Barborak among those voting against voter registration bill

LISBON – State Rep. Nick Barborak was among state legislators who voted against a recent bill supporters say is designed to keep Ohio’s voter registration database current.

“It wasn’t a terrible bill,” said Barborak, D-Lisbon. “From what I saw it didn’t have a financial impact on Columbiana County” but other counties could be affected.

His chief concern was about the change to the provisions for purging registered voters from the rolls, which is done for either voting inactivity or due to conflicting address. The bill would allow the purge be performed annually instead of every two years.

“Voting is a fundamental right as a U.S. citizen, and we should do everything we can to protect that,” he said, adding this bill appears to taking that philosophy in the other direction.

County elections board Director Adam Booth said they are required by federal law to send their voting registration records every two years to the National Change of Address database operated by the U.S. Postal Service. The Postal Service then cross-references addresses to determine if they match what is on file with the elections board. The information checked by the Postal Service is returned to the state and county elections board, which mails out postcards to voters with conflicting addresses, asking them to confirm they still live there.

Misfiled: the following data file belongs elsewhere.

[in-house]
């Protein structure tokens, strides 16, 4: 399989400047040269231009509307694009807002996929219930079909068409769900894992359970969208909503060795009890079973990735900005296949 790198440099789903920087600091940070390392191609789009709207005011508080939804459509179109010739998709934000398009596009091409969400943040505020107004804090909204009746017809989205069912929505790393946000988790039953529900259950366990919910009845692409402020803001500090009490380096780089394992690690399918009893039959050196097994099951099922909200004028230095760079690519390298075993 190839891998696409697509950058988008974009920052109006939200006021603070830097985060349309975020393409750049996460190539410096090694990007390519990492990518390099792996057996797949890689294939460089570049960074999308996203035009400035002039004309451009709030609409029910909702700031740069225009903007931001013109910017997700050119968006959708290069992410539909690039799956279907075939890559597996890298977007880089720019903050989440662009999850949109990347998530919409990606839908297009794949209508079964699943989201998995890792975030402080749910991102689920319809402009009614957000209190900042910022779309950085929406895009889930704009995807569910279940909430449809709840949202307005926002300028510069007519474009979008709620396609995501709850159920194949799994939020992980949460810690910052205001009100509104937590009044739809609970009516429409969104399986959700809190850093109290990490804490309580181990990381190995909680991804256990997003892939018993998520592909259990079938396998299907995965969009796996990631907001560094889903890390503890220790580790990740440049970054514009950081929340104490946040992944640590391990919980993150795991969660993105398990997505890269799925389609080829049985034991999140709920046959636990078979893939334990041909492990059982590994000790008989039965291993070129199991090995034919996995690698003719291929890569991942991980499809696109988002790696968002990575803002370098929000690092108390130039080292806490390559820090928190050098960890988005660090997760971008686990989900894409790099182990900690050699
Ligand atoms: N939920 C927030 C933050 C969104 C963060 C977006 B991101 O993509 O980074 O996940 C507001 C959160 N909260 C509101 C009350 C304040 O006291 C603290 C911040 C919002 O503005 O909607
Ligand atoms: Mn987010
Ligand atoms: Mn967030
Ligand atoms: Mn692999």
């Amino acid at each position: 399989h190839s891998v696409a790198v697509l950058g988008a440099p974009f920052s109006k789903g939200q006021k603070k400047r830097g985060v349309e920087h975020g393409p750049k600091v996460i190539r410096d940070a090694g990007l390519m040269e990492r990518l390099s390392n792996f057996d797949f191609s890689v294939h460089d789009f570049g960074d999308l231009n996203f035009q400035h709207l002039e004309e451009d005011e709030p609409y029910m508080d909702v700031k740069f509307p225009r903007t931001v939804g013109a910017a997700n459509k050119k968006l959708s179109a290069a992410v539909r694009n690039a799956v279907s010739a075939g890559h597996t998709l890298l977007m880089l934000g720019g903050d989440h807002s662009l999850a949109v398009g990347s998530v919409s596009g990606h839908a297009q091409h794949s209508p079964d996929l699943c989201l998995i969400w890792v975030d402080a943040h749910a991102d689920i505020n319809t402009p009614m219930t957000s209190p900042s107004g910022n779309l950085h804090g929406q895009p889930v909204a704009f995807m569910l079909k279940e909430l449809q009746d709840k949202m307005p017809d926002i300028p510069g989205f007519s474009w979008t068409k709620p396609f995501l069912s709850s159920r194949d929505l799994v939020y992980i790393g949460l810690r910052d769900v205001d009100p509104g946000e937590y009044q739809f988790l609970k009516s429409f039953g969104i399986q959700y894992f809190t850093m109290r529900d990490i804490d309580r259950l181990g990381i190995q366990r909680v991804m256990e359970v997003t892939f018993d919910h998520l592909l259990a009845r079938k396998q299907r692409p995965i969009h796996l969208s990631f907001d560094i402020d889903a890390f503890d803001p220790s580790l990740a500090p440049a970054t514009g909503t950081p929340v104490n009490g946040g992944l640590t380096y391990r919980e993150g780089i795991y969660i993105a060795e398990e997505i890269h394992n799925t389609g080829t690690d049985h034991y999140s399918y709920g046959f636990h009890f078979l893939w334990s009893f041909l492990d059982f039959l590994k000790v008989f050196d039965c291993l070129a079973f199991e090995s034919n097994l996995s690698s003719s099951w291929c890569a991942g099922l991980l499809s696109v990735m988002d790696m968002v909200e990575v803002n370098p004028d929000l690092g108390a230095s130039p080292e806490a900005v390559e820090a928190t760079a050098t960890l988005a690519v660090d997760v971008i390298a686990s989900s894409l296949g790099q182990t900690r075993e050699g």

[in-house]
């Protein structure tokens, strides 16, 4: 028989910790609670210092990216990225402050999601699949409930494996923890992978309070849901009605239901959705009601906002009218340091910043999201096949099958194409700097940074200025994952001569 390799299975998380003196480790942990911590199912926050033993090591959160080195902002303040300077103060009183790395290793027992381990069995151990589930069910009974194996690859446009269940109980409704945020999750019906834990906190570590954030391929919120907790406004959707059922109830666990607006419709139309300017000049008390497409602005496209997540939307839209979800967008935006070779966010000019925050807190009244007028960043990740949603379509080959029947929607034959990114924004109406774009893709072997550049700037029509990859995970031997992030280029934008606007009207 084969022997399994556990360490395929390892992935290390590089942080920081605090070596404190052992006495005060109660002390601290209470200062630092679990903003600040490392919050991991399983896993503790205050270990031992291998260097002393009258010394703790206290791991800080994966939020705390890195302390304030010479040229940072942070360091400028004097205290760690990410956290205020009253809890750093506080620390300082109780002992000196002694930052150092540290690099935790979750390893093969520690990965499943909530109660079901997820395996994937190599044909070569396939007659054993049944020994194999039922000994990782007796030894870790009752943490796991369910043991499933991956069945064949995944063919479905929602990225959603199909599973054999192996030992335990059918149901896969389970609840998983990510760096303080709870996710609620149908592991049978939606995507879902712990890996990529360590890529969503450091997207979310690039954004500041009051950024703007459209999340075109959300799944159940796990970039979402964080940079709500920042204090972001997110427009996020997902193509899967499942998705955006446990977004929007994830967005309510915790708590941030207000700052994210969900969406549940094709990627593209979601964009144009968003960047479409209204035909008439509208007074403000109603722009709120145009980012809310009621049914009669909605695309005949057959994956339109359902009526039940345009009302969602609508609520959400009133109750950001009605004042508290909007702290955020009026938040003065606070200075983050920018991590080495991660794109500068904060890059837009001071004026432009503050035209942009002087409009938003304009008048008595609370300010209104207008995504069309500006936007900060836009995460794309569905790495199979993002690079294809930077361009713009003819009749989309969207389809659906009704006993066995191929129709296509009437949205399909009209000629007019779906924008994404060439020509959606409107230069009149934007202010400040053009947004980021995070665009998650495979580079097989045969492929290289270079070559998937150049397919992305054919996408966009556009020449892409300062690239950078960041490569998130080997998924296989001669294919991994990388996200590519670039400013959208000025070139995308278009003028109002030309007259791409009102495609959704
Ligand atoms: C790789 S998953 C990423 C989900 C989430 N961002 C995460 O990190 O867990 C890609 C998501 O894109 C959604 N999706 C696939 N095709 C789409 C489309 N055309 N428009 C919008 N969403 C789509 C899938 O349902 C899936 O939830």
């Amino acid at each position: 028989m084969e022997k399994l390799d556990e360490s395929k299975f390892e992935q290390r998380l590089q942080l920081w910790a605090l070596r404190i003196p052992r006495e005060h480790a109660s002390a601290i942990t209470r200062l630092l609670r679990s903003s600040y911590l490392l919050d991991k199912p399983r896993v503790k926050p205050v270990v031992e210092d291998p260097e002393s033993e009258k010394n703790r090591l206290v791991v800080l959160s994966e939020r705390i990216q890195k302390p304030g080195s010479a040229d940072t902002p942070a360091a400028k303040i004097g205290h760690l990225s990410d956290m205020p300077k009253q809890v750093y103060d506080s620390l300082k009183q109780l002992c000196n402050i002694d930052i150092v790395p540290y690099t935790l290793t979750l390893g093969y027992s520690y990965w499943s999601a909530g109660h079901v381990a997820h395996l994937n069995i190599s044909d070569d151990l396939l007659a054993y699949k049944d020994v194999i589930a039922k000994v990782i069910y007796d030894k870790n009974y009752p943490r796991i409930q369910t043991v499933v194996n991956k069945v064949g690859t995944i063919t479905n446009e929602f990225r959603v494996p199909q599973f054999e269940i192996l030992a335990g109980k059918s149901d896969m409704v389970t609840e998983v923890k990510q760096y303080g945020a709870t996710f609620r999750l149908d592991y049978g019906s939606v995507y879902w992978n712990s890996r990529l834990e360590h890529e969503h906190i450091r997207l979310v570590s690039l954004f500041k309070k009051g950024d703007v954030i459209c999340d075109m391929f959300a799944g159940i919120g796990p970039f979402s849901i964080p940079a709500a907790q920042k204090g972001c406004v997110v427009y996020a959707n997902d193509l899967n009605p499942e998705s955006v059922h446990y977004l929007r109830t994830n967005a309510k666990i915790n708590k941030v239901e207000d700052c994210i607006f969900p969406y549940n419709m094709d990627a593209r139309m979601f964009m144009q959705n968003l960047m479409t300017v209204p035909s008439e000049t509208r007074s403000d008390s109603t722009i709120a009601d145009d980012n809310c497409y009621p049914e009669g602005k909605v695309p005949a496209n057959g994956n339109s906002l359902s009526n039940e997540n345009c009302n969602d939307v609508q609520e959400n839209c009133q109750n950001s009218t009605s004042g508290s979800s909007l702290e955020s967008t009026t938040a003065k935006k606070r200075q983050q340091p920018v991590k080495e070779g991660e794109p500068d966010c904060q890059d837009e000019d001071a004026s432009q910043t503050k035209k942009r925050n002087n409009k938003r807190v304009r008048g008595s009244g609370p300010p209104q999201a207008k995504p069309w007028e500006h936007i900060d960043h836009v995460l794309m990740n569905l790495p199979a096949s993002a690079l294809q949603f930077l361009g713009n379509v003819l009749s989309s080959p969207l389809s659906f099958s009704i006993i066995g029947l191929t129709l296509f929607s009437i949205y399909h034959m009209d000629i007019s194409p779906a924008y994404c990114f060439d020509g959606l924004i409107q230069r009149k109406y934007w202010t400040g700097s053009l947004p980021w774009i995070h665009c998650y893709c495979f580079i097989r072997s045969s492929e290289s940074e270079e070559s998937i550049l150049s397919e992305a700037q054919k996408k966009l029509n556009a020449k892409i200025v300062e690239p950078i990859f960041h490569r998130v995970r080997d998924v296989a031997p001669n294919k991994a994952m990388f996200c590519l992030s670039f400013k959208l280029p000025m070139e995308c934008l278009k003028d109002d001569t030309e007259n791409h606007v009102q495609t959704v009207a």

The bill passed by the Ohio House would require the address checks be done annually instead of every two years. It would also reduce the look-back period on these address checks from three years to one year.

Booth said the people who fail to respond cannot be automatically removed from the voting rolls even after this occurs. The elections board has to wait another four years before doing so in case the person votes during that period from the address still on record or engages in an election-related activity, such as signing a candidate’s petition.

“I think it’s a good bill. It tightens up the rules and allows us to keep a more up-to-date record,” he said.

The elections board as a matter of routine already contacts registered voters who have failed to vote within two years by mailing a postcard asking them to confirm their address. If no response is received, the elections board must wait another four years before removing the person but only if they have failed to vote during that period or engage in an election-related activity.

The bill passed by the House also requires state agencies to share information with the secretary of state to help maintain the voter registration database, and Barborak said this has him concerned from a privacy aspect.

The bill also lowers the minimum number of touch-screen electronic voting machines counties must have, which also bothered Barborak. This would not affect Columbiana County, which uses a system consisting of paper ballots fed into a scanning machine that tallies the votes.

Barborak said much of his opposition is because of the possible affect the bill would have on larger counties, where voting is sometimes problematic because the number of potential voters is so much greater.

“I think in Columbiana County we don’t have these problems. Our board of elections does a good job … but not every county has the same experience,” he said.

The Associated Press contributed to this story.